​Minister of state for relief, disaster preparedness and refugees, Musa Ecweru. Photo/File

In January, Israel approved a plan to force asylum seekers to choose between indefinite detention or deportation to a third country in Africa.
“We are a hospitable country and are willing to take them in. The ones coming are going to the settlement,” Ecweru said.

Currently, Israel is home to about 40,000 asylum seekers, according to the Government figures. That includes 27,500 Eritrean and 7,800 Sudanese asylum seekers, the UNHCR has reported.

According to the Israeli scheme, asylum seekers will be given a plane ticket and up to $3,500 for leaving.

Ecweru noted that Uganda has over the years hosted, among others, Eritrean and Sudanese refugees fleeing their country of origin, on account of persecution.

“It is important to note refugees world over, are voluntarily repatriated with strict observance and adherence to international law and in line with the international refugee conventions, protocols and treaties,” the minister said.

Foreign affairs minister Sam Kutesa, in a separate interview, confirmed that Prime Minister Ruhakana Rugunda on Thursday chaired a meeting to work out the modalities for the 500 refugees.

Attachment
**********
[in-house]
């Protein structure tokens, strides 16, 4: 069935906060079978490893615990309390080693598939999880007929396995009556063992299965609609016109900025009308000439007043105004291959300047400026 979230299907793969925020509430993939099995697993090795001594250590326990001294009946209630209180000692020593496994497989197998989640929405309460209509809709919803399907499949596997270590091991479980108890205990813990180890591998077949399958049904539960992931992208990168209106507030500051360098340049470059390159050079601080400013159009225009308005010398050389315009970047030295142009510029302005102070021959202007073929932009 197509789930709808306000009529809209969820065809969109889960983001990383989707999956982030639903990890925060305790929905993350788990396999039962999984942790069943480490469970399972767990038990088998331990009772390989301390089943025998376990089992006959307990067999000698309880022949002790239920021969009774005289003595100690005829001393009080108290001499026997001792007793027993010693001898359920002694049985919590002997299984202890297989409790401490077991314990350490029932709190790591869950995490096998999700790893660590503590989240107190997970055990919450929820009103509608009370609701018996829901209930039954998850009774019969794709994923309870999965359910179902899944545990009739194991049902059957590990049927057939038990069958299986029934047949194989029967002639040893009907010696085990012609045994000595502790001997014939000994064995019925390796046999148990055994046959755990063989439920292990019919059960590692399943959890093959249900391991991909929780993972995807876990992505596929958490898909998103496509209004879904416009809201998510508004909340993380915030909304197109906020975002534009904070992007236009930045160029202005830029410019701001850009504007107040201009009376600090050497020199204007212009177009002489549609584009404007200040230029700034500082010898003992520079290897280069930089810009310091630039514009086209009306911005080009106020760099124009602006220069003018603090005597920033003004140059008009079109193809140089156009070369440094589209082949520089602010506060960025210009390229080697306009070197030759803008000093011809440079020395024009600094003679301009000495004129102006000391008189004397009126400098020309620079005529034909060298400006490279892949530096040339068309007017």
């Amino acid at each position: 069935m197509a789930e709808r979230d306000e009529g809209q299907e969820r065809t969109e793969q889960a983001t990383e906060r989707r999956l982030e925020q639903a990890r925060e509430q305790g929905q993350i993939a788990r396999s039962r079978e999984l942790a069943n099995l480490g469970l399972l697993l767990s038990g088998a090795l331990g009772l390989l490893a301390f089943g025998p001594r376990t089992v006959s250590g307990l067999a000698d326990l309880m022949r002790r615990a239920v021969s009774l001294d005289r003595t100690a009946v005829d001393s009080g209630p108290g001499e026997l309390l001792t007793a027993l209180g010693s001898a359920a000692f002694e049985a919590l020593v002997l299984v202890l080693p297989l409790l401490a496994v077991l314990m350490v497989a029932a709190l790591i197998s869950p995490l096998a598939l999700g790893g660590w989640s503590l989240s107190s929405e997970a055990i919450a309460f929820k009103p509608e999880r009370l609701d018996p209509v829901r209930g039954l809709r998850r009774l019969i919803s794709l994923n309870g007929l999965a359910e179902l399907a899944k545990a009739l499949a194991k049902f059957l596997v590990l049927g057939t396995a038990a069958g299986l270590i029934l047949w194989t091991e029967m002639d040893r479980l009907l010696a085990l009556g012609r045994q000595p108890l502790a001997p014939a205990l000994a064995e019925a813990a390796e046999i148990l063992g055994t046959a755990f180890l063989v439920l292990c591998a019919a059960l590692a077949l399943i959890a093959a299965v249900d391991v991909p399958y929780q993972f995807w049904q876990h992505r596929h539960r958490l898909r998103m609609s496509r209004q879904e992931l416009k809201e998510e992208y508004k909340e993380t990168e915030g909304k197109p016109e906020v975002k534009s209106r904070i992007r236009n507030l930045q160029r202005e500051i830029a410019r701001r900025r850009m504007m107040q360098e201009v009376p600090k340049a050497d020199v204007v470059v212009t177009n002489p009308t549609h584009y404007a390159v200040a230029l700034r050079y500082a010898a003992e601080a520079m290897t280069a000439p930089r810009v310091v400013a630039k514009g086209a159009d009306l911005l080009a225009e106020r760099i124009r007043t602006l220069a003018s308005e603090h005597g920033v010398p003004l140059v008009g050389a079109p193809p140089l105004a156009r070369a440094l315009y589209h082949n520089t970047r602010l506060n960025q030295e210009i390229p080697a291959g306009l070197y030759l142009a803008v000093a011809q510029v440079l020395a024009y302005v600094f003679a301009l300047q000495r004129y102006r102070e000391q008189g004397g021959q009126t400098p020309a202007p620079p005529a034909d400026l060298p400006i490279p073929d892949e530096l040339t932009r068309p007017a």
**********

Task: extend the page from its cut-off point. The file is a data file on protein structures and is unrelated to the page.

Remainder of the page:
Kutesa, however, declined to divulge the details. Meanwhile, hundreds of asylum seekers have demonstrated in Levinsky Park in south Tel Aviv against the deportation deal with Uganda. After months of speculation, it has been confirmed that Uganda will take in about 500 Eritreans and Sudanese refugees from Israel.

The minister of state for relief, disaster preparedness and refugees, Musa Ecweru, confirmed the development yesterday. He, however, said in a statement that all the 500 refugees shall have to undergo a rigorous vetting process to ascertain their suitability for being granted asylum in Uganda.

In January, Israel approved a plan to force asylum seekers to choose between indefinite detention or deportation to a third country in Africa.

The migrants were given three months to leave, drawing condemnation by activists who said the Israeli’s government move would endanger people’s lives.

Israel did not specify where the asylum seekers would go, but local media and rights groups identified Rwanda and Uganda.

Last year, Sunday Vision published a story saying, close to 1,400 refugees had already been shipped to Uganda.

The paper exclusively interviewed some of the Eritrean and South Sudanese refugees who were living in Kabalagala, a city suburb who said they had been expatriated from Israel.

It was said that Uganda would benefit from military hardware and agricultural extension services in exchange for accepting Israeli refugees.

The United Nations High Commissioner for Refugees (UNHCR) also confirmed that between December 2013 and June last year, about 4,000 Sudanese and Eritrean asylum seekers were deported to Rwanda and Uganda under the Israel’s voluntary departure programme. In November, the UNHCR raised alarm that those who had already been relocated through that scheme were not receiving support after leaving Israel.

However, both Rwanda and Uganda denied signing such a deal. Ecweru indicated that there were no such refugees in Uganda, but that the first batch of 500 were expected soon.



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